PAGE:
Yours for the republic of letters,
Jeff Weintraub

=========================
The University of Virginia Magazine
Summer 2010 | Arts
Required Reading

E.D. Hirsch Jr. is an academic literary critic and a professor emeritus of education at the University of Virginia. Hirsch is best known for his writings about cultural literacy and his controversial 1987 book, Cultural Literacy: What Every American Needs to Know. His most recent book is The Making of Americans: Democracy and Our Schools, which argues for reforming the way children are taught.

What books should Americans read to become better Americans?
The best books to read are Abraham Lincoln’s collected speeches and any good biography such as David Herbert Donald’s Lincoln. My reasoning is that Lincoln was deeply connected with the founders and deeply understood the principles of the founding, but had incorporated them into a modern point of view and synthesized them more profoundly than anyone else before or since. I write admiringly about Lincoln in my book The Making of Americans.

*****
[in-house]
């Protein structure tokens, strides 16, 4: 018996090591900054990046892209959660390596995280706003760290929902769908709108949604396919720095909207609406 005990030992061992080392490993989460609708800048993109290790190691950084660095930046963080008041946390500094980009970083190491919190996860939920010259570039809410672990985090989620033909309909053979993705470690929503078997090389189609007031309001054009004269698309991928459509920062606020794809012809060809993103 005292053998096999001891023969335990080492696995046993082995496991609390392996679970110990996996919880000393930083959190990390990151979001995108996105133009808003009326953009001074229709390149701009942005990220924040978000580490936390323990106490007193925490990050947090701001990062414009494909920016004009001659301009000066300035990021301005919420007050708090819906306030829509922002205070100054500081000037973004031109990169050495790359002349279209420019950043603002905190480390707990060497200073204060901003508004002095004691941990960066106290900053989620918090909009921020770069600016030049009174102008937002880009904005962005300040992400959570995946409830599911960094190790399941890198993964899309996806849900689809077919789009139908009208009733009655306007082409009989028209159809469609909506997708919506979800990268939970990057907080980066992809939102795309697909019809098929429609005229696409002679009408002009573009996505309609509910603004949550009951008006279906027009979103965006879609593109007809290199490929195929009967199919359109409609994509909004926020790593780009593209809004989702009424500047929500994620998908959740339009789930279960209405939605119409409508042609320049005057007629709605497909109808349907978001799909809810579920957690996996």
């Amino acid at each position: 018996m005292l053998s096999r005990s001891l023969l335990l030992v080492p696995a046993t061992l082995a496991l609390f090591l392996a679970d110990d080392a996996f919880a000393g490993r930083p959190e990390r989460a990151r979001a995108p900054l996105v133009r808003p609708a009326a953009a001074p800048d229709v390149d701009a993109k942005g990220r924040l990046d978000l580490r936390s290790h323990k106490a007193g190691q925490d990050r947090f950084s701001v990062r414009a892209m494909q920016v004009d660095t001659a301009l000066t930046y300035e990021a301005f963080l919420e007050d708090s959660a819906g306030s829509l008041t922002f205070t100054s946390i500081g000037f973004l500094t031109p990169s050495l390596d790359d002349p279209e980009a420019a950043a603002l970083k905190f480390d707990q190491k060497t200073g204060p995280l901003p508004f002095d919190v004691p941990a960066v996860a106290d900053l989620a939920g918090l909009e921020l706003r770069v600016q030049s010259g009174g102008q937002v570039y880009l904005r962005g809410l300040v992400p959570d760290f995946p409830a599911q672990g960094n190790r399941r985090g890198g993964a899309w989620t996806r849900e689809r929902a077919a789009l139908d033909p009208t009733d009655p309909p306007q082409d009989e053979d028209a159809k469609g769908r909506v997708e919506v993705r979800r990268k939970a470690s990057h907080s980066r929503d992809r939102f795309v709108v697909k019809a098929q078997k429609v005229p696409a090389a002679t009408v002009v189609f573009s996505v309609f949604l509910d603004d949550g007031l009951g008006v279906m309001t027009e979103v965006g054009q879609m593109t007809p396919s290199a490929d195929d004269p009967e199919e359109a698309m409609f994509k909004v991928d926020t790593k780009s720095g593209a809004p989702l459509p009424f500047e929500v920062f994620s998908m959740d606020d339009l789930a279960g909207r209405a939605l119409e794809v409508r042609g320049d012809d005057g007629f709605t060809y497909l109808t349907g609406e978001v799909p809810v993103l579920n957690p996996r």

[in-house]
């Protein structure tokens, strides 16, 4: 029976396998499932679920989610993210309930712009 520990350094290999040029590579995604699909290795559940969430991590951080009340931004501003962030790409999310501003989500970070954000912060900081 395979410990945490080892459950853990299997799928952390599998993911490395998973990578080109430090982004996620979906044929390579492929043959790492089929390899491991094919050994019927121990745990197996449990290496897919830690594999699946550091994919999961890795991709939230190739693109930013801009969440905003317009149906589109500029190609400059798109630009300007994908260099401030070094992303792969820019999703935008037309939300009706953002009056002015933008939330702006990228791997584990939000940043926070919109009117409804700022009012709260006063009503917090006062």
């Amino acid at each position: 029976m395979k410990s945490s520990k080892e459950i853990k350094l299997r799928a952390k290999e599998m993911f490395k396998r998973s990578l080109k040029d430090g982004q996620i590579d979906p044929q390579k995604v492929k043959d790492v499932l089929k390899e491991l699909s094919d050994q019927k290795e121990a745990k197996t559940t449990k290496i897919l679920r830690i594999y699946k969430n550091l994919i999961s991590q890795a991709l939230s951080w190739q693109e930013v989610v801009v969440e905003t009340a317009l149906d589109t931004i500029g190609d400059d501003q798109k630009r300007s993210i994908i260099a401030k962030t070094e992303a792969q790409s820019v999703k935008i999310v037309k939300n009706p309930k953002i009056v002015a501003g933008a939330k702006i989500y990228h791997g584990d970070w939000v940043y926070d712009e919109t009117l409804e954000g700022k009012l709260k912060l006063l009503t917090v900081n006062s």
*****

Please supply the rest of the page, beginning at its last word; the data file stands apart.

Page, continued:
What book has influenced you the most?
This is a hard question for an 82-year-old who continues to read books and to be influenced by them—that’s more than 75 years of being influenced by books. I find this an impossible question to answer. What influenced my earlier self is often something I reject now! I’m going to flunk this question. The book that influenced me most last year was Public and Private in Thought and Practice: Perspectives on a Grand Dichotomy, edited by Jeff Weintraub and Krishan Kumar. Along with liberty, the public-private distinction is a foundational principle of the American experiment that has from the start been concerned with finding the right balance between the demands of these domains and giving due weight and respect to each.

How does reading fiction contribute to education?
Good fiction has the same aim as good nonfiction: to tell the truth about some aspect of the world, though it also has the function of entertaining, which it used to do for centuries before the era of movies, television and the Internet. But those media should also be understood as vehicles for stories. I simply repeat what the ancient Roman poet Horace said about literature: It should please even while it instructs and instruct even as it entertains. These days I tend to like my instruction straight and my entertainment straight. That’s age talking. I used to like stories and novels, and my wife and I read War and Peace out loud the first year of our marriage—a fond memory.

Any guilty pleasures on your bookshelf?
Guilty pleasures? I’m a big fan of Lee Child. And wish he could turn them out even faster. That man can write—not true of most thriller writers—and can make a plot, evoke place and make you turn the page. I’m completely up to date on his thrillers.